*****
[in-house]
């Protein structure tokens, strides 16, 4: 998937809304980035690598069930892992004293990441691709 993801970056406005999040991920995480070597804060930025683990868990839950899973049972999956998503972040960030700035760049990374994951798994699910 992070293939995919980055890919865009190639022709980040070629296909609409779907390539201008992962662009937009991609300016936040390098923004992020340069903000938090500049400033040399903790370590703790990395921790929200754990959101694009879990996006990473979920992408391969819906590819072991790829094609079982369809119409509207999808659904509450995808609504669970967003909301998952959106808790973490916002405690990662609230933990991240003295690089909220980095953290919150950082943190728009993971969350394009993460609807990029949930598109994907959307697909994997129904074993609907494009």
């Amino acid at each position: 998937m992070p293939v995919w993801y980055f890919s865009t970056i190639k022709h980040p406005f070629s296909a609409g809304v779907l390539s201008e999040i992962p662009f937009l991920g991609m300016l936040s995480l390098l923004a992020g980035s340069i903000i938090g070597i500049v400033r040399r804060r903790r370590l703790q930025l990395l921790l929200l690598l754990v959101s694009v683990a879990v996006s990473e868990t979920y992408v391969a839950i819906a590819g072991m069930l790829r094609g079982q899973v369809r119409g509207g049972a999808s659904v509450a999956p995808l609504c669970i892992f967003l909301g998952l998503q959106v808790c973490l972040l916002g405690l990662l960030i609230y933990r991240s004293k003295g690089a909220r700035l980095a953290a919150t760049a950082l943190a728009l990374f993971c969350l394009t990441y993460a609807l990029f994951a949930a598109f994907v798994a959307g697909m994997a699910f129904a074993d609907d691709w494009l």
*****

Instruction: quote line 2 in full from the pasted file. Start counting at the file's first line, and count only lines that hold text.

């Protein structure tokens, strides 16, 4: 998937809304980035690598069930892992004293990441691709 993801970056406005999040991920995480070597804060930025683990868990839950899973049972999956998503972040960030700035760049990374994951798994699910 992070293939995919980055890919865009190639022709980040070629296909609409779907390539201008992962662009937009991609300016936040390098923004992020340069903000938090500049400033040399903790370590703790990395921790929200754990959101694009879990996006990473979920992408391969819906590819072991790829094609079982369809119409509207999808659904509450995808609504669970967003909301998952959106808790973490916002405690990662609230933990991240003295690089909220980095953290919150950082943190728009993971969350394009993460609807990029949930598109994907959307697909994997129904074993609907494009």